CMBS Part I: Basic Structure
Commercial Mortgage Backed Securities can be rather confusing. Today, my goal is to provide a quick and simplified overview of what a CMBS is. Whether this is a review or a first-time explanation for you, my goal is to describe the structure and the intent in as plain and simple a manner as possible. It may still be difficult to follow, but hopefully the example used along the way will help.
Even if you don’t understand what a CMBS is, you’ve probably heard at least someone blame them for the financial crisis that came to be known as the Great Recession. This article isn’t about assigning blame, but simply explaining what they are and what they were intended for. Part II will dive deeper into the issue and also explain how certain conflicts of interest played a role in CMBS not working in reality the way they were intended.
What is a CMBS?
CMBS stands for commercial mortgage backed security. Let’s break that down piece by piece. A security is anything that you can invest in where your results are dependent upon someone else. For example, a publicly traded stock is a security. You don’t personally run the company and thus whether the stock price goes up or down is dependent upon the management. If you ran your own business selling t-shirts, your success or failure would be a result of your own efforts. That makes running your own business not a security.
Mortgage-backed means that the security is backed by, based on, or supported by mortgage loans. Finally, commercial is an adjective that refers to the type of mortgage loans. There are residential mortgage loans for people buying houses and condos to live in, and there are commercial mortgages for businesses that buy things such as office buildings, warehouses, and apartment complexes. Thus, you can think of a commercial mortgage-backed security as simply an investment managed by someone else that’s based upon a mortgage loan, which is in turn used for a piece of commercial property.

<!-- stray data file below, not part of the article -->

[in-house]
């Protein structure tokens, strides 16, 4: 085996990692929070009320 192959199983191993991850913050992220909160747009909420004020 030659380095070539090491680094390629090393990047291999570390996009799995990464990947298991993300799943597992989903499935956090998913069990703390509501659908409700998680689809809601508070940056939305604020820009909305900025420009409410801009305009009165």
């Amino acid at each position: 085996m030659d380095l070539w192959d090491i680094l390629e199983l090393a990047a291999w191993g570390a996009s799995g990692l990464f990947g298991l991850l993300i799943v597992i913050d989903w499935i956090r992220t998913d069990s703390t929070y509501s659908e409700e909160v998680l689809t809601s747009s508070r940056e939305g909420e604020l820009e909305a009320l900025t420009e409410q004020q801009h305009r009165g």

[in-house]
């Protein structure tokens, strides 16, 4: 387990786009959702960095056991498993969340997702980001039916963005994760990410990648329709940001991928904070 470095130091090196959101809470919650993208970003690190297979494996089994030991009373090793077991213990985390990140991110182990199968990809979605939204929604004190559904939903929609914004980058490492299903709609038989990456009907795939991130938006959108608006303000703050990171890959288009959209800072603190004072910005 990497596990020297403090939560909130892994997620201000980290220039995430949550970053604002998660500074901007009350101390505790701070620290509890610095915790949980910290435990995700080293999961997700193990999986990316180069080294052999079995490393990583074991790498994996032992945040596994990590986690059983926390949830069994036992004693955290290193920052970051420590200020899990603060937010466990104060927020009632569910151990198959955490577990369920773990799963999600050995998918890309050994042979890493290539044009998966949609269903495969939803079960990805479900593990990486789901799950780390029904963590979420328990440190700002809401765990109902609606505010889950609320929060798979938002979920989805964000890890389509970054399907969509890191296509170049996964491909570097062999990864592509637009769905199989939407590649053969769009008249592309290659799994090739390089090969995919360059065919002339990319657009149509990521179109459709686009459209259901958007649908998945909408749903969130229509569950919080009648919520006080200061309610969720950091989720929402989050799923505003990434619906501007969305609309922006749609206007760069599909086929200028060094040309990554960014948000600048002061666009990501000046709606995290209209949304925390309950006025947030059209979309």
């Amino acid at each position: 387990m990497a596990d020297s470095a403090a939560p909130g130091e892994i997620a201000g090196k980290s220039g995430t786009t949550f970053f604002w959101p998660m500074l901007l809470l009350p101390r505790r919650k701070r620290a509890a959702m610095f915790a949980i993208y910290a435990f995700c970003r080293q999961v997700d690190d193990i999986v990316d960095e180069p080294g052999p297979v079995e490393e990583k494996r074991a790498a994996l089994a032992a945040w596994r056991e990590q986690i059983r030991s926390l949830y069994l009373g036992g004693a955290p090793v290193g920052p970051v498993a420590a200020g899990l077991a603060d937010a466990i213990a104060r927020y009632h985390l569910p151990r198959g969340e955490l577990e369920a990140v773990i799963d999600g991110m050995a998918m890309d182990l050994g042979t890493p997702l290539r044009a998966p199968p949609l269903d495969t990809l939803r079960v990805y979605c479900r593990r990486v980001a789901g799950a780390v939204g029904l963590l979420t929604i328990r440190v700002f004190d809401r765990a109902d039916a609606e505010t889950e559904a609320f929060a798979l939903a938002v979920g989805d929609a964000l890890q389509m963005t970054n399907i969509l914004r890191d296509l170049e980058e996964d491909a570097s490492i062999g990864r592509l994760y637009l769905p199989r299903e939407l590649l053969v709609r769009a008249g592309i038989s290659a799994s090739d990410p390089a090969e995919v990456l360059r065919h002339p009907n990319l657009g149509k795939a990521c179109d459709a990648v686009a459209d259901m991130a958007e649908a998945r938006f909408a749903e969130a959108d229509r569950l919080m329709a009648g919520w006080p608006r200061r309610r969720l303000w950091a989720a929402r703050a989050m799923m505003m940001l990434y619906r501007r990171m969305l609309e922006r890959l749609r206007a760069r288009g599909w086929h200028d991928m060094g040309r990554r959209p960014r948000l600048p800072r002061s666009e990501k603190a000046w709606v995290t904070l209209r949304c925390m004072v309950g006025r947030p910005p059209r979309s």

This is where things can get complicated as there are multiple parties involved in the transaction. First, as we’ve just established, a CMBS includes a mortgage loan. That means that we have a borrower and a lender. To be more precise, instead of using the word lender, we’ll use the word “originator” to refer to the person or business that created the loan.
Let’s consider an example. Julie is a CEO of a software company. Her business is successful and she decides to buy the office building where her company is located. Julie goes to the bank and talks with Max. Max gives Julie a loan to buy the building, that is, Max gives Julie a “commercial mortgage loan” since it’s a loan that will be used to purchase a non-residential (i.e., a commercial) building. In this example, Max is the loan originator, the one who created a loan where one previously did not exist. Julie can now buy the building and will make monthly payments to Max.
Max may decide to sit on the loan for the next ten years or so waiting for Julie to pay him back in full. But he has another option. He can sell Julie’s mortgage loan to someone else for immediate cash. So, let’s say that Max sells Julie’s loan to Mateo. Mateo pays Max in cash for the right to collect monthly payments from Julie.
Why would this happen? Well, different people have different investment objectives. Mateo may like the idea of having a regular stream of income that he can count on every month. At the same time, Max may be happy knowing that he no longer has to wait for Julie to pay off the loan. He no longer has to worry about whether or not Julie’s business will continue to thrive and the possibility that she could fall on hard times and stop making her loan payments. Further, Max now has a lump sum of money burning a hole in his pocket. He can use that money to make, or originate, a new loan. Each time Max originates a new loan he charges processing and other fees, and so even if he doesn’t make any money in interest from Julie (Mateo is now receiving that interest), Max is still making a profit.